As the new year begins, institutional investment worldwide seems to be on the right track.
Most developed countries, and many developing countries - partly at the prompting of the Organization for Economic Cooperation and Development - are examining the remaining political restrictions imposed on the capital markets with an eye toward liberalization.
If the trend continues, by the year 2000 institutional investors in the developed countries may well take similar, although certainly not identical, forms, and may be operating under similar regulatory environments with minimal restrictions.
Such a development would be beneficial not only to all investors, but also to economic development throughout the world, as capital was allocated more efficiently, stimulating growth.
Looking at developments around the world, the strong stock market in a mostly benign environment was the big story in the United States. The strong market was driven in part by increased investment in equity mutual funds by individuals through their defined contribution pension plans. And the strong market in turn encouraged the increased equity commitment.
On the political front, the developments were mildly positive, with Congress finally passing the Pension Simplification Act, which should at least slow the termination of pension plans, and may actually encourage the start of new ones.
British pension funds in 1996 were mostly digesting the 1995 Pensions Act, and have begun developing statements of investment principles, similar to the investment policy statements adopted by most U.S. funds after the passage of ERISA.
The new statements of investment principles, combined with minimum funding rules, already appear to be changing the average asset allocation of British pension funds, slightly reducing equities while boosting fixed income, producing asset allocation figures closer to those of U.S. funds.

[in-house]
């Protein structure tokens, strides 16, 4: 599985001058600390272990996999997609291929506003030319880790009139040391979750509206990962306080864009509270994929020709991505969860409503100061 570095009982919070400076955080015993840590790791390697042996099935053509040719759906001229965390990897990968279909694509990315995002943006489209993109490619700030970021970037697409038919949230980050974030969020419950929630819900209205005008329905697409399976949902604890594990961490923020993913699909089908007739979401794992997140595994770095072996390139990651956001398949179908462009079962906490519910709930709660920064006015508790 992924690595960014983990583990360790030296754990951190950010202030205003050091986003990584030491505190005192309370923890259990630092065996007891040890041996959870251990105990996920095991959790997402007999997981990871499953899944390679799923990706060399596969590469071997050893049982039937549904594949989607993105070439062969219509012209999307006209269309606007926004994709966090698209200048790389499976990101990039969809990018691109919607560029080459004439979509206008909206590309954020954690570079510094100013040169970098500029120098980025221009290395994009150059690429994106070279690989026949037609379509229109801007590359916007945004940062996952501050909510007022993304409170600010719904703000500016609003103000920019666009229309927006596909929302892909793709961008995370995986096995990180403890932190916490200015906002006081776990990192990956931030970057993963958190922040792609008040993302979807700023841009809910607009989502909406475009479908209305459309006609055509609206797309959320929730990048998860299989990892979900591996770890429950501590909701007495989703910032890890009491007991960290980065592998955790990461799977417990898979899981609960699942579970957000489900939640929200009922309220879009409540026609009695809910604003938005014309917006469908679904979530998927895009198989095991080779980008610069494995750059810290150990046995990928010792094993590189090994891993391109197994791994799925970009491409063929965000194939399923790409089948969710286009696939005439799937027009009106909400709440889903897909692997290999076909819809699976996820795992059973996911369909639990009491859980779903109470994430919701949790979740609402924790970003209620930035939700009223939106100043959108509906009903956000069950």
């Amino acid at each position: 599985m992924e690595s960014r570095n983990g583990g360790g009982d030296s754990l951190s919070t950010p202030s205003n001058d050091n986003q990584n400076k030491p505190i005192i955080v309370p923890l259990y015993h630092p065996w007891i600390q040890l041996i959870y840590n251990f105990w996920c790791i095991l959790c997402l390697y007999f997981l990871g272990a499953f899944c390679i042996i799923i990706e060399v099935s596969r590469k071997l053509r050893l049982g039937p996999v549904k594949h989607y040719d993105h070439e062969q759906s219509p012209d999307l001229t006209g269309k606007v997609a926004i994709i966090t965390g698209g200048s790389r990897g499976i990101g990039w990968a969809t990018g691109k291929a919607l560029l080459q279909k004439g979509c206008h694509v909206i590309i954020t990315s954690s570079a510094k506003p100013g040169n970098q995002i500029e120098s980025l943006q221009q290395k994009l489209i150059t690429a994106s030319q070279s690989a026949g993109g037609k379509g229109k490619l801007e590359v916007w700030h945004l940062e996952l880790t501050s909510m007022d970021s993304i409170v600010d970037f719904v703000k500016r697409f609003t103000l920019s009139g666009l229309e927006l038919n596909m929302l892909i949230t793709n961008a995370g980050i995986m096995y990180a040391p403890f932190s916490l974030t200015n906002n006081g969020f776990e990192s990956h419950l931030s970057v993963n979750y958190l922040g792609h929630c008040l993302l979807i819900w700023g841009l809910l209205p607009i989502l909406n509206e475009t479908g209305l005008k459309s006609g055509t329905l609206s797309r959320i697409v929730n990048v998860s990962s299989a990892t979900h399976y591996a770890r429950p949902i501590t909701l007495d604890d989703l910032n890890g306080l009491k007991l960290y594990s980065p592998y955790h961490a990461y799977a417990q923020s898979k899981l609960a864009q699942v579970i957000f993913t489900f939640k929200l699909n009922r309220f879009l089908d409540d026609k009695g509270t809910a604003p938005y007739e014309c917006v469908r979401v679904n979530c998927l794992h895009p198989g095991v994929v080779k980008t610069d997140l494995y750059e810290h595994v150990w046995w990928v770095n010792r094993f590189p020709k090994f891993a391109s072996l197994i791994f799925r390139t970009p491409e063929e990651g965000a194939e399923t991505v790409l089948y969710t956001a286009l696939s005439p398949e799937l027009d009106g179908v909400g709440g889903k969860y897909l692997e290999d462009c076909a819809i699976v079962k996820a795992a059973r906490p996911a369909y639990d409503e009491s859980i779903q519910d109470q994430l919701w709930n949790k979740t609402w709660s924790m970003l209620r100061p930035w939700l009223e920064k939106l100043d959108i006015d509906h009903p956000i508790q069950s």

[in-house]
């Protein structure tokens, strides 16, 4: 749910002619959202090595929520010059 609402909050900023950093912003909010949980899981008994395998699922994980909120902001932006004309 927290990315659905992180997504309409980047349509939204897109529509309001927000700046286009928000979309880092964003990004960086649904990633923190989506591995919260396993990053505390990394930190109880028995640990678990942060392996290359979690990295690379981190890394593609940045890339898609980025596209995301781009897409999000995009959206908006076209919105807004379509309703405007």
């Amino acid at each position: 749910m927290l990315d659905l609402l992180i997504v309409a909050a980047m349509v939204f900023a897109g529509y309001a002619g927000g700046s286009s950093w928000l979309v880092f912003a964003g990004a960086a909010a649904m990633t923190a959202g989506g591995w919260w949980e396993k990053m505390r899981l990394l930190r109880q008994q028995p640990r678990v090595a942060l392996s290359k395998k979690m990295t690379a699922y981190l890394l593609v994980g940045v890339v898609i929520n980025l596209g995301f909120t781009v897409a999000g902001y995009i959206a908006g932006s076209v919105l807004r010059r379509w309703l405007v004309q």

At the same time, British plan sponsors are showing increased interest in defined contribution plans.
So, too, are Swiss companies, which also now must develop clearly defined investment strategies for their defined benefit plans. While this may make them more conservative initially, it is expected to eventually lead to greater equity commitments and greater exposure to international equities.
Elsewhere in Europe there was further discussion on ending limitations on the ability of pension funds to invest outside their home markets.
Dutch authorities are trying to encourage Dutch pension funds to increase their stock allocations. However, draft funding rules seem to be in conflict with that aim, and, if adopted in their present form, might make Dutch pension funds less willing to increase their equity exposure.
In France and Germany there have been further halting steps toward funded pension systems, probably defined contribution, with the French considered more likely, near term, to make significant progress.
There has been progress also in countries such as Japan, Russia, China, Hong Kong, Singapore, Malaysia and South Africa in either the establishment or liberalization of pension fund law. In such countries the growth of pension funds will help the growth of the capital markets.
In Australia there was a slight setback as the government, to gain revenue, severely limited the ability of upper-middle and high-income executives to save and invest for retirement in a tax-favored way, a move likely to slow savings growth.
Overall, though, 1997 starts off on a positive note.